We need to put it in perspective.
These athletes, far from ineffective,
When their banners were unfurled
Became the fourth best in the World.
Fourth in the World! I’m telling you,
That’s more than most of us could do.
These are no slouches, no slow-pacers,
Let’s hear it for the world’s Fourth Placers.
So come on then, Olympic fans,
Let’s raise the roof for also-rans.
The world needs more heroic triers,
The gritty type that still aspires
To greatness though they’ve had a knock.
Focused, steady as a rock.
Though they didn’t come first or third or second,
They’re clearly a Fourth with which to be reckoned.
© Dick Ockelton August 2012
I’ve tried it with my finger nails, I’ve tried it with my thumbs.
I’ve tried it with a pencil and that little stick that comes
embedded in my mobile. The display just doesn’t change.
The icons stay immovable, refuse to re-arrange.
The screen is in the headrest, on a long haul flight, economy.
Attempts to find a channel have eliminated bonhomie.
It’s “thump-screen technology” for me, as touch don’t work.
The guy that’s in the seat in front just thinks that I’m a jerk.
I jab and prod his headrest as he’s trying to have a kip,
and there’s something in his attitude that says he’s going to flip.
© Dick Ockelton June 2012
(To the tune of the Dambusters’ March)
In ’52 Elizabeth became our Gracious Queen,
For 60 years as Head of State such changes she has seen,
The war had been quite shattering,
Our chip shop took a battering,
We listened to the radio, and children played with Plasticine,
When she acceded to the throne the world was brown and beige,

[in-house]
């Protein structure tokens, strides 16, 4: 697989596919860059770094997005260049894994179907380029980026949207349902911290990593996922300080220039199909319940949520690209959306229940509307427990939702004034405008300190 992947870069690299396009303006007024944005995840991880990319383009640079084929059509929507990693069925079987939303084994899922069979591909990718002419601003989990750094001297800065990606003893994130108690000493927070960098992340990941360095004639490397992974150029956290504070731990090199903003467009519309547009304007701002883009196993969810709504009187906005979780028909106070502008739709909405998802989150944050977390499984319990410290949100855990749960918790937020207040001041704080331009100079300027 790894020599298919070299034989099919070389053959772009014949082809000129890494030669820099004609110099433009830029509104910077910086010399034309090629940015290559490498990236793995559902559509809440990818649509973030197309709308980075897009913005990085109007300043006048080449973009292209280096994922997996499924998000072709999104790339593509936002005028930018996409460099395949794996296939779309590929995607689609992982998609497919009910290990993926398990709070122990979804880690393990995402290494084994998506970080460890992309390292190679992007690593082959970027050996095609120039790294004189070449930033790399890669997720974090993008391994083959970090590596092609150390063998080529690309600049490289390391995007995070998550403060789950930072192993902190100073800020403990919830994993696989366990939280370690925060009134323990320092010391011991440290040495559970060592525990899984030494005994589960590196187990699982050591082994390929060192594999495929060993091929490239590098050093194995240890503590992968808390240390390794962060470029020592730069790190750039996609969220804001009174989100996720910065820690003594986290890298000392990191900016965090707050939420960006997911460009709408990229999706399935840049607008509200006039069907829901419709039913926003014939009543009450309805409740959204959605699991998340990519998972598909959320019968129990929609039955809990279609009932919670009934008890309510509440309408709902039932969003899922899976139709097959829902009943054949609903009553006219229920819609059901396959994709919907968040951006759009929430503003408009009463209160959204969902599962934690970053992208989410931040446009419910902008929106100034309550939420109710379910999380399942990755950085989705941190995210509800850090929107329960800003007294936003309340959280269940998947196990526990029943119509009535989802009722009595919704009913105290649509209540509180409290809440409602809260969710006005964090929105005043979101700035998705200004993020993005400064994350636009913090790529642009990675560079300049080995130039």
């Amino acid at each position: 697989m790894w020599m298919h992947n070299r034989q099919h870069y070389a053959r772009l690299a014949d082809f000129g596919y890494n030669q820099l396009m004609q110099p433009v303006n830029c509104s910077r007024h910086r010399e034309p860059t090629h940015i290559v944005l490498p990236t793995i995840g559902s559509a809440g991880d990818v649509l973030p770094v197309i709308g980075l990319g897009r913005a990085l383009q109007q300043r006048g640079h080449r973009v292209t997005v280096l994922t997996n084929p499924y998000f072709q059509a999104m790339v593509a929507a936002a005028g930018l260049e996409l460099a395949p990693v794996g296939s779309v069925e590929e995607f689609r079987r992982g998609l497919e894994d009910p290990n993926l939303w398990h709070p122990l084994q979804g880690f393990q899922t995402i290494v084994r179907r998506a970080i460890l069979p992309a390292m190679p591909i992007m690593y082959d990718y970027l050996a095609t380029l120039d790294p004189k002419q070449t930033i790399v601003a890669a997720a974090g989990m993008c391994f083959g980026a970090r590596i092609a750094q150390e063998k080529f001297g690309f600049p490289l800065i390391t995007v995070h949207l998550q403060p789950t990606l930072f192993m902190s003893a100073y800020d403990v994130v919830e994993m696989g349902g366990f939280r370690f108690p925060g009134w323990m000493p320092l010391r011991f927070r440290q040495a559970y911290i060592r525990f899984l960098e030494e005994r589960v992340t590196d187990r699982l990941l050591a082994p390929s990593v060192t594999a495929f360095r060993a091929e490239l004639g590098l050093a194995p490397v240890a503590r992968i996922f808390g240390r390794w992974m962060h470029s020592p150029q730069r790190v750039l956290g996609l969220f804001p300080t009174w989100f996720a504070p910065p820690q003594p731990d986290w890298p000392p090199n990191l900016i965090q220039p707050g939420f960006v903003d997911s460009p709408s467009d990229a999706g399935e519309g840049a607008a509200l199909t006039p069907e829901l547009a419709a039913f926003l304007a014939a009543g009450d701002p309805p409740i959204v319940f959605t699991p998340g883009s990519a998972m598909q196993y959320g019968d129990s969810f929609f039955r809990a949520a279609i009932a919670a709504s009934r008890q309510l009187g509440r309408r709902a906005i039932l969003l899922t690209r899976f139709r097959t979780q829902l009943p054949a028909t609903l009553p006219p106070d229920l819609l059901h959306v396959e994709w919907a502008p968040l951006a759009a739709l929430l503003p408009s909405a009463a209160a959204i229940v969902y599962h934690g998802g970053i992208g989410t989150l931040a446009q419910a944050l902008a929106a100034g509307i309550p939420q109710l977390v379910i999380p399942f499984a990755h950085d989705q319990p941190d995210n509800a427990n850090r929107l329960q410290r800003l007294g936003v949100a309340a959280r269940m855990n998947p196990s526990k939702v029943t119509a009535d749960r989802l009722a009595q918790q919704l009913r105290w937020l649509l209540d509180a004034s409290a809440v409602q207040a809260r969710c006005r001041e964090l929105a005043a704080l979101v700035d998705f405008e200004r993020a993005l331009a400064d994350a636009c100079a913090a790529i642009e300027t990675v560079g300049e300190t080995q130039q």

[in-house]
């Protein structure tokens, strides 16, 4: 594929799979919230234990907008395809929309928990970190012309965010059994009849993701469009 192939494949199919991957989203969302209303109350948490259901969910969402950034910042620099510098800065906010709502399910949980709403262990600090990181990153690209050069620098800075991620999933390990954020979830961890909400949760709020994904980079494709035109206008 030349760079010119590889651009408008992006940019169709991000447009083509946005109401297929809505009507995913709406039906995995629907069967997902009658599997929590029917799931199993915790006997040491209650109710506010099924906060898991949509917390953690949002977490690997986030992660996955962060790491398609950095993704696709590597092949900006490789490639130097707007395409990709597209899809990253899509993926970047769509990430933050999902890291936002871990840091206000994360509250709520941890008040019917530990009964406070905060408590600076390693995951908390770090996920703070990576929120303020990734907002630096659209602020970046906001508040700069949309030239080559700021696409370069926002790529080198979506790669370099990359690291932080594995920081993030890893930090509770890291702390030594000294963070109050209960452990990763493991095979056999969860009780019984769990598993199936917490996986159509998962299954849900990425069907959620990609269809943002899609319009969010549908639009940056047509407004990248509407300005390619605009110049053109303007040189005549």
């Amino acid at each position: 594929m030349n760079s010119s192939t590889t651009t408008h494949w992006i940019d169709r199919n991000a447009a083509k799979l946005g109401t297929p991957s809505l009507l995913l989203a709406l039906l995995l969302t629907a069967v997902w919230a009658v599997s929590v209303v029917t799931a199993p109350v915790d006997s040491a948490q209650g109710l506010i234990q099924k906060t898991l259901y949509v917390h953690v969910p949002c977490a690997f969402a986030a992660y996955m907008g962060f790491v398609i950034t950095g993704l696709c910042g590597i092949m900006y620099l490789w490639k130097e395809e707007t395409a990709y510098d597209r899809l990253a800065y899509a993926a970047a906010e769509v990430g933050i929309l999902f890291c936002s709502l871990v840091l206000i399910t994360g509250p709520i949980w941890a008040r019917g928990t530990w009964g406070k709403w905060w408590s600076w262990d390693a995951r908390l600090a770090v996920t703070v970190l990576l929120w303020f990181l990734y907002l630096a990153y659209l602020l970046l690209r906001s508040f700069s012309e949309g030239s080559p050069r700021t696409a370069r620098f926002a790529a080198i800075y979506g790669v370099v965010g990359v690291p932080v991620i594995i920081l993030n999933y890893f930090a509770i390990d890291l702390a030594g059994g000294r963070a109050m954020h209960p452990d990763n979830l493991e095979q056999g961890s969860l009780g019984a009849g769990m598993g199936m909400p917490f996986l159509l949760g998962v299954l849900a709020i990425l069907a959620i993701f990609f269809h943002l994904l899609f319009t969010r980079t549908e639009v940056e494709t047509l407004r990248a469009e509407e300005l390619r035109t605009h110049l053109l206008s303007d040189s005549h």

Austerity and rationing were symbols of the age
To play outside was still alright, the new TVs were black and white
And learning how to read and write not boring.
No one should ever frown on
Liz when she has her crown on
She has ruled with dignity
She deserves our cheers.
Be gone republican purists
She fetches in the tourists
Thrilled by pomp and circumstance throughout the years
Though she appears on postage stamps she’s never ever licked.
She has some barmy relatives she’d rather not have picked.
Who’ve talked about transgressions in seedy life confessions
And though at times she must have felt
“Those blighters need their backsides kicked”
She never flinched or lost her rag and used her Monarch’s power,
To send a gang of Beefeaters to lock them in the Tower.
Instead she’s simply hung about to keep the silly blighters out
and hope the crown will jump a generation.
Though she has loads of jewelry
She doesn’t like tomfoolery
When her kids went off the rails
She gave them such a look.
She still maintains discretion,
Through each embarrassing session
When minor royals grab the spoils
Or write a book.
Her Uncle was a bounder and her Mum bet on the nags.
And drank and swore a little bit and really liked her fags.
Her sister was quite wayward, and in her young heyday would,
Insist on being naughty with a sporty bloke who liked his Jags.
Though thrust into the limelight by her Dad’s untimely end,
Our Queen has never compromised by following the trend
Of finding someone else to blame for behaviour that’s a cause of shame
Whilst politicians try to frame advisors.
On coins but in nobody’s pocket,
Does her bit and we shouldn’t knock it.
On her diamond jubilee, she’s our crowning jewel.
We don’t need aircraft carriers
Who cares we ditched our Harriers
She’s something that the Yanks ain’t got and that’s so cool.
We’re glad that we’ve still got our Queen, our crow……ning…..jewel.
© Dick Ockelton May 2012
It can be windy, Whitstable,
But the mill on Borstal Hill doesn’t go round.
Upkeep isn’t cheap
And you can’t buy sails in the sales.
So there it stands.
Restored but bored.
Wanting to give it a whirl,
Wanting to fly, but wingless,
Its spindly black cross
Unmoved by the breeze.
It’s a marker for those at sea,
But that’s not what it wants to be.
It’s been home to a painter,
But that ain’t a patch on milling –
not half as thrilling.
It went against the grain.
A mill can feel pain.
Longing to get back to the daily grind,
The thump and creak of the stones.
It yearns to do a proper job again.
To be proud.
To have its millhood restored.
But no sails, no chance.
So its best bet is a holiday let.
But when the wind blows,
It remembers what it was.
© Dick Ockelton May 2011